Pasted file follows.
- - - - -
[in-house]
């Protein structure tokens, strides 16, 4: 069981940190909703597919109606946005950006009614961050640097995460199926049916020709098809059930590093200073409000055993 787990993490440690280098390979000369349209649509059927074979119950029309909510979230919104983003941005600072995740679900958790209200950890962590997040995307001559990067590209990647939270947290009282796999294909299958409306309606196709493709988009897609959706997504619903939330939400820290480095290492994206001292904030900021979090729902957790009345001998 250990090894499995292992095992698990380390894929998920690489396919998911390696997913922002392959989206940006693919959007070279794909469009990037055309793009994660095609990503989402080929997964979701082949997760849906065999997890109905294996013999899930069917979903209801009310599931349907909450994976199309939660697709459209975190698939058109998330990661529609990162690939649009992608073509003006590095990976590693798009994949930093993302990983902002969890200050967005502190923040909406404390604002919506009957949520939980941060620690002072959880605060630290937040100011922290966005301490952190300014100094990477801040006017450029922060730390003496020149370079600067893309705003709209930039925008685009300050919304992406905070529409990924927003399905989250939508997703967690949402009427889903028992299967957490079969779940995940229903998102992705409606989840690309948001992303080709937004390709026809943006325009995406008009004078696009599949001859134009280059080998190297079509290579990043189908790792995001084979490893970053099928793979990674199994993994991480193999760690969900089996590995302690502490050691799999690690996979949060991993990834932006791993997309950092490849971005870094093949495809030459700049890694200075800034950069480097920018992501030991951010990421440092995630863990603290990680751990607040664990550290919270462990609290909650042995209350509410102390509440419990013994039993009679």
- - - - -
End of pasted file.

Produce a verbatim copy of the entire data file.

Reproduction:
[in-house]
């Protein structure tokens, strides 16, 4: 069981940190909703597919109606946005950006009614961050640097995460199926049916020709098809059930590093200073409000055993 787990993490440690280098390979000369349209649509059927074979119950029309909510979230919104983003941005600072995740679900958790209200950890962590997040995307001559990067590209990647939270947290009282796999294909299958409306309606196709493709988009897609959706997504619903939330939400820290480095290492994206001292904030900021979090729902957790009345001998 250990090894499995292992095992698990380390894929998920690489396919998911390696997913922002392959989206940006693919959007070279794909469009990037055309793009994660095609990503989402080929997964979701082949997760849906065999997890109905294996013999899930069917979903209801009310599931349907909450994976199309939660697709459209975190698939058109998330990661529609990162690939649009992608073509003006590095990976590693798009994949930093993302990983902002969890200050967005502190923040909406404390604002919506009957949520939980941060620690002072959880605060630290937040100011922290966005301490952190300014100094990477801040006017450029922060730390003496020149370079600067893309705003709209930039925008685009300050919304992406905070529409990924927003399905989250939508997703967690949402009427889903028992299967957490079969779940995940229903998102992705409606989840690309948001992303080709937004390709026809943006325009995406008009004078696009599949001859134009280059080998190297079509290579990043189908790792995001084979490893970053099928793979990674199994993994991480193999760690969900089996590995302690502490050691799999690690996979949060991993990834932006791993997309950092490849971005870094093949495809030459700049890694200075800034950069480097920018992501030991951010990421440092995630863990603290990680751990607040664990550290919270462990609290909650042995209350509410102390509440419990013994039993009679």